Hamas has denied reports that the group is close to finalising a deal with Israel over the release of Gilad Shalit, the Israeli soldier captured by Palestinian fighters more than three years ago.
Speaking on Al Jazeera on Sunday, Osama al-Mzainy, a senior Hamas leader who is responsible for the negotiations on Shalit, said that speculation over a deal was premature.
"All statements about the optimism and expectations – and that the deal will soon be sealed – all these statements are exaggerated," he said.
"We still need some time in order to overcome the obstacles placed by the Israelis."
Hamas has demanded the release of of 1,000 Palestinian prisoners held by Israel in exchange for Shalit.
"They will be released in two stages, al-Mzainy said. "The first group will comprise 450 prisoners, whose names are determined by Hamas… In the second stage, 550 prisoners will be released. Hamas is attached to this plan. "We will not accept any deal unless this request is accepted."
Among those that Hamas wants freed is Marwan Barghouti, a popular leader from the rival Fatah movement, a demand that is thought to be one of the stumbling blocks in negotiations. Barghouti was arrested in the West Bank in April 2002, and is serving five life sentences in an Israeli jail.
In recent days, media reports had suggested the two sides were close to agreement. The German weekly Der Spiegel reported on Saturday that German negotiators had presented Hamas with a new proposal, while the London-based daily al-Hayat reported that Khaled Meshaal, the Hamas political chief, was due in Cairo on Tuesday to approve a deal.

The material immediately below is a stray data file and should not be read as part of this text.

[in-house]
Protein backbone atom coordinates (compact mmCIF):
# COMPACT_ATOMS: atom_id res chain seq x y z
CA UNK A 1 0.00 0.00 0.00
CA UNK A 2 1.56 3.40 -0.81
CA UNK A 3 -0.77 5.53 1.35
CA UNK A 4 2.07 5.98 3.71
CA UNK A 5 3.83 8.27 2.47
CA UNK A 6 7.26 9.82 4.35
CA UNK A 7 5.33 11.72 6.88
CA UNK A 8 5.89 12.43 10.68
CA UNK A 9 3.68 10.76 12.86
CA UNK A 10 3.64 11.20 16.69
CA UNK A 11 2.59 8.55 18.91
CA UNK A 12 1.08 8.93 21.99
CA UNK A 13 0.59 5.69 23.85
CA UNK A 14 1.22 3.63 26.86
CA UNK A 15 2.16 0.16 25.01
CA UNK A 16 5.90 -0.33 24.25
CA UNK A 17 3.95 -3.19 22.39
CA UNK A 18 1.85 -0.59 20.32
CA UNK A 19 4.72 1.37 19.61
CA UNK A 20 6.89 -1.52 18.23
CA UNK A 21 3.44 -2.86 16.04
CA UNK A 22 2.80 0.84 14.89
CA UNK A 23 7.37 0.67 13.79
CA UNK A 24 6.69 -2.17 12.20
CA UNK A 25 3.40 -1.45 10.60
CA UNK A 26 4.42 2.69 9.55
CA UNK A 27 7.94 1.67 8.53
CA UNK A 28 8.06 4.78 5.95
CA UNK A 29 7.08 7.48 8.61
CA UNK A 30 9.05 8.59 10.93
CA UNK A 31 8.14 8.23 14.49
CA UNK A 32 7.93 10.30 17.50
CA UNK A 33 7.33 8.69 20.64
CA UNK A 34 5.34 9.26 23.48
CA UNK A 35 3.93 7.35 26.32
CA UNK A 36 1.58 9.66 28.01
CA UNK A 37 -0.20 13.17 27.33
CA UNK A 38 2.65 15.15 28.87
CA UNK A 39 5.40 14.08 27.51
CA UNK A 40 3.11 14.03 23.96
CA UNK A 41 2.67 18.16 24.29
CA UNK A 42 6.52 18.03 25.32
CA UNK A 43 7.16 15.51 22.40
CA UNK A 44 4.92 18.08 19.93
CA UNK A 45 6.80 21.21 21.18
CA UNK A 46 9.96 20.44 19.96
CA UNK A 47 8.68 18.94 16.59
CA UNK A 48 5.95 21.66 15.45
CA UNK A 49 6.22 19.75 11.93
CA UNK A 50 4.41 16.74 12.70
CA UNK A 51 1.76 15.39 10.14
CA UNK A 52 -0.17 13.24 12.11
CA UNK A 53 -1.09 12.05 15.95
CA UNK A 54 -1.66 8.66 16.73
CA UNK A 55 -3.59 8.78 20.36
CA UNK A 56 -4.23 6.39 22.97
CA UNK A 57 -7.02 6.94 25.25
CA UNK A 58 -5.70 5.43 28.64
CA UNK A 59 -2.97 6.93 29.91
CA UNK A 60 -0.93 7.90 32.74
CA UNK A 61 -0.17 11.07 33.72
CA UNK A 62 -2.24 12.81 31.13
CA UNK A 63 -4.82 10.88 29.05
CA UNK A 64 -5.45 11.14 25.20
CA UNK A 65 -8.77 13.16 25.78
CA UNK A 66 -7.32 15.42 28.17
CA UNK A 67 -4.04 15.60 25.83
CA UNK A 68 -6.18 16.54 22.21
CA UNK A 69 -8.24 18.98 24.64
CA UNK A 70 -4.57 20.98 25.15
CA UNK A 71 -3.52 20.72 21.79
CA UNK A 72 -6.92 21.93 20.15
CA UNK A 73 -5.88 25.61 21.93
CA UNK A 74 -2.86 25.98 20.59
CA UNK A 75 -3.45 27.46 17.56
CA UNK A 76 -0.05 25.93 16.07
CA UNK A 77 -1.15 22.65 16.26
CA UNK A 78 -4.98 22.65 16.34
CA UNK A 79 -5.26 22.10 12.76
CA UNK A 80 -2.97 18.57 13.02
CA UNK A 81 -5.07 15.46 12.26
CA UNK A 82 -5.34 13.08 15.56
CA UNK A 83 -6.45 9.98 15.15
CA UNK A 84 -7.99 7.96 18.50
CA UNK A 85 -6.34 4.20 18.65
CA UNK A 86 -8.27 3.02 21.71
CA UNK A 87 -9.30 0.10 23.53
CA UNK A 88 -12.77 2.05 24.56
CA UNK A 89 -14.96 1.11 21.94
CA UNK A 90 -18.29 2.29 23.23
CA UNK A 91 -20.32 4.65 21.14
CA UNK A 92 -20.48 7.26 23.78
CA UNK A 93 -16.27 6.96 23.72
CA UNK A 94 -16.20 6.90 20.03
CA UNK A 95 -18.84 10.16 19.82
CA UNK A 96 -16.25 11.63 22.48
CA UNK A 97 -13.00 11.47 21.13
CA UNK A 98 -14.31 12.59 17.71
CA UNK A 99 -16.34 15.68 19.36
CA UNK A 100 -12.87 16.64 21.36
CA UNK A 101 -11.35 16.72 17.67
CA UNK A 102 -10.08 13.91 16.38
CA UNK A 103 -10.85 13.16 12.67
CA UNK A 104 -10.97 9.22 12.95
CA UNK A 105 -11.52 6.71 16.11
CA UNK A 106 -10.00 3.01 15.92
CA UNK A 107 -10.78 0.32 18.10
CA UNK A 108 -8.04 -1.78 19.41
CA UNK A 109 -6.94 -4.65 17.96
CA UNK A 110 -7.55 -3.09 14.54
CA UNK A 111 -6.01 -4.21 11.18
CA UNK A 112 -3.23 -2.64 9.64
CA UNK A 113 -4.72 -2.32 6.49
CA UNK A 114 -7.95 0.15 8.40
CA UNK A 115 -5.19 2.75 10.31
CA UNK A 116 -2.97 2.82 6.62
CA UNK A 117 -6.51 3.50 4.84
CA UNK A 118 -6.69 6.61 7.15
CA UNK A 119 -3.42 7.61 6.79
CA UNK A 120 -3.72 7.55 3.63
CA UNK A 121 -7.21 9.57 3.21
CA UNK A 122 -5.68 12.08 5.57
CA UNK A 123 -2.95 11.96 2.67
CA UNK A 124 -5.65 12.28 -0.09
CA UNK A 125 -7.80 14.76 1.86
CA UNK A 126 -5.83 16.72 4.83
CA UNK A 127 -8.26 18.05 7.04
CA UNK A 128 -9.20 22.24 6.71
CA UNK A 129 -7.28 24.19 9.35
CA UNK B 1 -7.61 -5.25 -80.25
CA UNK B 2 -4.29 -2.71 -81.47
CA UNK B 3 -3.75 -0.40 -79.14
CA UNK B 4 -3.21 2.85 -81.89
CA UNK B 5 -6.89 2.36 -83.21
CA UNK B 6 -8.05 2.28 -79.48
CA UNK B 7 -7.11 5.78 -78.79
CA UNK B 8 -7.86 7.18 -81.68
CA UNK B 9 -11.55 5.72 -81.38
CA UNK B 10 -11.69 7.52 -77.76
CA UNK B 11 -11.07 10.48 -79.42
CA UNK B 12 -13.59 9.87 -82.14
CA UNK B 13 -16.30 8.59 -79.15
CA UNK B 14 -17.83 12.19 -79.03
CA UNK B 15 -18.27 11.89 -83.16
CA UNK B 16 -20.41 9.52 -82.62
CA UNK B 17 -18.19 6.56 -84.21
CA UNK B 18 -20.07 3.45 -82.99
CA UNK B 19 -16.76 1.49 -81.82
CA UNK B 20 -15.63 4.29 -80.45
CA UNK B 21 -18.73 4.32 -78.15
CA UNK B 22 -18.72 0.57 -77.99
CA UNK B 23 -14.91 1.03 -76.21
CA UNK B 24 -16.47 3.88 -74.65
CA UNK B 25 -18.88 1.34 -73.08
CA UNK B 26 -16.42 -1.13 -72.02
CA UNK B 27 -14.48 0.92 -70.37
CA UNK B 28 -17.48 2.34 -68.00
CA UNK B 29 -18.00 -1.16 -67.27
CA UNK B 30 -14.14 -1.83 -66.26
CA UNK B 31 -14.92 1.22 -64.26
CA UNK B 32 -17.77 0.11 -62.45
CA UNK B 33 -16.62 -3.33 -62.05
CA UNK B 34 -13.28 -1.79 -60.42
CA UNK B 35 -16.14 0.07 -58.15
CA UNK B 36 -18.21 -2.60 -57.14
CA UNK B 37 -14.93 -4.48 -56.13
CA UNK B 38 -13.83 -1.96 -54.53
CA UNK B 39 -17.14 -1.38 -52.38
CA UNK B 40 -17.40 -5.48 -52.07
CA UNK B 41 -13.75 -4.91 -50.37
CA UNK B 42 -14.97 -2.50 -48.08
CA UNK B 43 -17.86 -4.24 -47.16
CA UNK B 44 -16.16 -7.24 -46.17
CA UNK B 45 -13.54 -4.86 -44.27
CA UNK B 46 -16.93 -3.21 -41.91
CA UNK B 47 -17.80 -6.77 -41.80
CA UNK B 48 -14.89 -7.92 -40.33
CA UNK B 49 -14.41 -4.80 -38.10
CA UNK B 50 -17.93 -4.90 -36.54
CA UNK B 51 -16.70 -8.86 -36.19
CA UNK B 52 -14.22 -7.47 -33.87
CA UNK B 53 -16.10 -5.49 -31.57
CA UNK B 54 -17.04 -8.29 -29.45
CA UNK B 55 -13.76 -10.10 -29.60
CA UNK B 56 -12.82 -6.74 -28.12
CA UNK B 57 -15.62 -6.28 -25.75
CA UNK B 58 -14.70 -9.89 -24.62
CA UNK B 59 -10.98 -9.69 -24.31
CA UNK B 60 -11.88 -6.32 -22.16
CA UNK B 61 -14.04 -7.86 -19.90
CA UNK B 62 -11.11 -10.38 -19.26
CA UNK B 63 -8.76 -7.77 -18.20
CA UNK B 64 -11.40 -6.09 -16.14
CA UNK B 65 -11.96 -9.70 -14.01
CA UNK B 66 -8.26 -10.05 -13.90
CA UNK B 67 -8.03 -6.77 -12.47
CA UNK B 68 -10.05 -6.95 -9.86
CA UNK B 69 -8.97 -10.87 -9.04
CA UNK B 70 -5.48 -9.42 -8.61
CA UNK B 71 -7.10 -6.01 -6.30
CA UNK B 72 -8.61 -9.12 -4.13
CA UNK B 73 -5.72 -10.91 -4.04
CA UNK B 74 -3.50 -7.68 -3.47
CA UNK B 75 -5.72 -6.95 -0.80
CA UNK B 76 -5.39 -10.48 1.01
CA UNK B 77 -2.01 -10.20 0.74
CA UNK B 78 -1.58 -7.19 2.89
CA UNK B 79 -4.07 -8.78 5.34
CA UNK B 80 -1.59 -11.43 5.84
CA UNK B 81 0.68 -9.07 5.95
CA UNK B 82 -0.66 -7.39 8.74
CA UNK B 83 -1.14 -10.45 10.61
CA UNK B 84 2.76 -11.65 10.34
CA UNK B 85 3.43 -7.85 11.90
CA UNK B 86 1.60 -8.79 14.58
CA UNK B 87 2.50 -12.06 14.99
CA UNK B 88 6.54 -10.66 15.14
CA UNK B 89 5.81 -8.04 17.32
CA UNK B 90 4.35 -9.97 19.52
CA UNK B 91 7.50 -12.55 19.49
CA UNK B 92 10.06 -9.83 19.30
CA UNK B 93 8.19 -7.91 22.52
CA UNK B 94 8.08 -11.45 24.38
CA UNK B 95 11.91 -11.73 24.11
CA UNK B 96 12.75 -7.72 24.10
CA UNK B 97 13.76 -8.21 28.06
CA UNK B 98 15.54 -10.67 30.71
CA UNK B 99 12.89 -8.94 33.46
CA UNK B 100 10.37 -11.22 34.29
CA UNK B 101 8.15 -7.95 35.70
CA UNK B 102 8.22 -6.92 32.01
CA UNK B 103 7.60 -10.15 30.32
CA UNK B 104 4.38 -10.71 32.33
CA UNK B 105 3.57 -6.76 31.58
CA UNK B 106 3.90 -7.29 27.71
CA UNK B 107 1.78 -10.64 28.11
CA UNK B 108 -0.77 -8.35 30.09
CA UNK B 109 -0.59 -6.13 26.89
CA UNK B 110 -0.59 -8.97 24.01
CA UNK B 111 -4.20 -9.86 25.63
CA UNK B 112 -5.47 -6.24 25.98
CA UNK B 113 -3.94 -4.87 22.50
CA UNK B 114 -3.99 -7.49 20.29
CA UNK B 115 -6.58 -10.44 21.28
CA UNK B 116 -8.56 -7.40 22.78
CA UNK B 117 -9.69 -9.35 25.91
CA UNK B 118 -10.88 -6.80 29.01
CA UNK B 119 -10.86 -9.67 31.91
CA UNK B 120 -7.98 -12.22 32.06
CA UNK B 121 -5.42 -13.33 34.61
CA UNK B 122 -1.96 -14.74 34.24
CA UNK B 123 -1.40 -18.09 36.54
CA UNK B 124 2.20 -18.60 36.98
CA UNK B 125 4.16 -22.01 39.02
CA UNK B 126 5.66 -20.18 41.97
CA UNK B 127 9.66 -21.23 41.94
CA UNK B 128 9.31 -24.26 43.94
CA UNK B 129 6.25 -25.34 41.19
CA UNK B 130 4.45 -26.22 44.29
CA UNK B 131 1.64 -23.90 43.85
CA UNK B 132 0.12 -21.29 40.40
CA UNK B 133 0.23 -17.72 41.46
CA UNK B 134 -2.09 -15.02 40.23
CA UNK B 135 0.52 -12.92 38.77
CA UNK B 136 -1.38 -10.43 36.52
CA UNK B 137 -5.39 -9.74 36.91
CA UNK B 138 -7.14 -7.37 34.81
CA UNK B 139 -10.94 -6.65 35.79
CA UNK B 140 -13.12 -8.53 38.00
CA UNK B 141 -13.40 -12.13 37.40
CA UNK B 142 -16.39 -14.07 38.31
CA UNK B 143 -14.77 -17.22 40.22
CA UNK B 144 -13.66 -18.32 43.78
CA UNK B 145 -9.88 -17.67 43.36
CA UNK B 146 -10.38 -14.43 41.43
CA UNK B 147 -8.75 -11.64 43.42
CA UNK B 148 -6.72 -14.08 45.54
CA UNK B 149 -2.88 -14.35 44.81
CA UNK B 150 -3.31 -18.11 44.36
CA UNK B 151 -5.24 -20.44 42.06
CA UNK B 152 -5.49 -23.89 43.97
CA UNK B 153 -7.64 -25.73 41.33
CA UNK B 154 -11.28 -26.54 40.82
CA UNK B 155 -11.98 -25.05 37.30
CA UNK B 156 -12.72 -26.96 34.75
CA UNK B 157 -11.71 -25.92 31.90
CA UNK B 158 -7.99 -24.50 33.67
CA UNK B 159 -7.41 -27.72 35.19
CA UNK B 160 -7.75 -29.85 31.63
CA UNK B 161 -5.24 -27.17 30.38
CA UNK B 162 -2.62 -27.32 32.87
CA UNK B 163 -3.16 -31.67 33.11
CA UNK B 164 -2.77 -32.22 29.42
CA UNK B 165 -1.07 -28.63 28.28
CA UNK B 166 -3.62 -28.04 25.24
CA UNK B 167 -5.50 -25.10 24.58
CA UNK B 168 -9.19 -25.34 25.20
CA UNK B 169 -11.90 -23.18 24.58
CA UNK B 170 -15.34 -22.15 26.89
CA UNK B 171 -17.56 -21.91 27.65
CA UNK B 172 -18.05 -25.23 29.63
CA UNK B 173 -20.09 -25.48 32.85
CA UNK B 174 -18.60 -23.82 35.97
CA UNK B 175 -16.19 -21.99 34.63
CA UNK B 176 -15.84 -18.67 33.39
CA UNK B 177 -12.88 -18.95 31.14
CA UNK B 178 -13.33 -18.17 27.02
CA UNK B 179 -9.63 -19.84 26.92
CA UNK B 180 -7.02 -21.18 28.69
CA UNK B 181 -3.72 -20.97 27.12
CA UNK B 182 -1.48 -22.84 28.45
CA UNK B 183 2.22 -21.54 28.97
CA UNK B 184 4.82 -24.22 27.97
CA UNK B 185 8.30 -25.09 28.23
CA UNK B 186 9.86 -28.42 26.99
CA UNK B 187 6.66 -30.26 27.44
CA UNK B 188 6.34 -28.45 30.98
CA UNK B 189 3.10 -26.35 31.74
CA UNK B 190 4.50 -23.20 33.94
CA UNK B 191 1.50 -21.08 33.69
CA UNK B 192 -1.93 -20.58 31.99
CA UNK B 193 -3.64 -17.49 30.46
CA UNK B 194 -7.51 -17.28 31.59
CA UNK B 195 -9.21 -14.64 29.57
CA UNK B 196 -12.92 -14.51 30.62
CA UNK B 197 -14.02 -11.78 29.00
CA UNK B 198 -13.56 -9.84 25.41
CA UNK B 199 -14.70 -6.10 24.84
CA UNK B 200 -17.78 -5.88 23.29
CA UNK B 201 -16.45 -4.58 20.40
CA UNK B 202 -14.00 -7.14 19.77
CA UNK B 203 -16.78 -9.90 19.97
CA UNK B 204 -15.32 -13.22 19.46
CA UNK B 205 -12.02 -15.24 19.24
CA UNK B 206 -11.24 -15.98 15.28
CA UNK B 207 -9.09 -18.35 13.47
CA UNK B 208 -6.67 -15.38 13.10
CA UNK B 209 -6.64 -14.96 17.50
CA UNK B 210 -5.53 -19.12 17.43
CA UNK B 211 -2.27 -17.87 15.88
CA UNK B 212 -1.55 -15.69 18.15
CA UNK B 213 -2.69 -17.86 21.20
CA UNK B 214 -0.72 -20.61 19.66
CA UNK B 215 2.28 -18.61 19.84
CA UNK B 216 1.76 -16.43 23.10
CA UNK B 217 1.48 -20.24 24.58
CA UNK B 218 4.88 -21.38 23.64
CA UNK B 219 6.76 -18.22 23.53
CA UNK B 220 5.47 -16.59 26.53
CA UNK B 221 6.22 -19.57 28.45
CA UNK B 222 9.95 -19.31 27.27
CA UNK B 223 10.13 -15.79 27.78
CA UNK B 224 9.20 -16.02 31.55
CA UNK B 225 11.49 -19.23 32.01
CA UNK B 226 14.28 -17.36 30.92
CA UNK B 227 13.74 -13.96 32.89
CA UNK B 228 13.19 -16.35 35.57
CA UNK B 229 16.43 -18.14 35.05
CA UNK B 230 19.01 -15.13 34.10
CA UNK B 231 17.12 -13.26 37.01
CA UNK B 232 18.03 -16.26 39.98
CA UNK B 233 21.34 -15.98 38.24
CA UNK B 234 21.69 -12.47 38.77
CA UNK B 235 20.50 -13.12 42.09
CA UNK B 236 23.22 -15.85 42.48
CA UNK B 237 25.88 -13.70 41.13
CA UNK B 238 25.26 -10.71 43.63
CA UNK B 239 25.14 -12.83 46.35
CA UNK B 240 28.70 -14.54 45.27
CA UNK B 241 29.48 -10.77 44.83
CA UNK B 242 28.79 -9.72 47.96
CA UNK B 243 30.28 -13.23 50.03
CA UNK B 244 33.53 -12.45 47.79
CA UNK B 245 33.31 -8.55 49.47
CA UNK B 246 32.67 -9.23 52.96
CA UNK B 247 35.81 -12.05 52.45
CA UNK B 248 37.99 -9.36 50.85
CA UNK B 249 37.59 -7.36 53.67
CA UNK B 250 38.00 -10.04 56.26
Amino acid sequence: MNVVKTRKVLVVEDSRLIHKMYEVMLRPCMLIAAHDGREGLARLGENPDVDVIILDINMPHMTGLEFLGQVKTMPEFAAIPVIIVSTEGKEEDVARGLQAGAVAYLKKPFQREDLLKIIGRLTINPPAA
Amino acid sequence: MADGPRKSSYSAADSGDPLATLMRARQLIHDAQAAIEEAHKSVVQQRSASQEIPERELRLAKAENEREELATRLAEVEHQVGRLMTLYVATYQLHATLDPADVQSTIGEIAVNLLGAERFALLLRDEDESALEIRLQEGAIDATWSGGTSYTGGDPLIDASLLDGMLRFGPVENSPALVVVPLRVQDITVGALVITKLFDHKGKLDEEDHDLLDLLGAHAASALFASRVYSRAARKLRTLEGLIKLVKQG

But by Sunday, both Hamas and the Israelis were playing down talk of a solution. "Discussions about a deal [for Gilad Shalit] being secured in the next few days have no basis," Binyamin Netanyahu, the Israeli prime minister, reportedly told a closed cabinet meeting on Sunday, according to the Israeli paper Haaretz.
Shalit was captured in June 2006 in a raid by Palestinian fighters close to the border with the Hamas-run Gaza Strip. He has become a popular cause in Israel and an embarrassment for successive governments, who activists accuse of not doing enough to secure his release.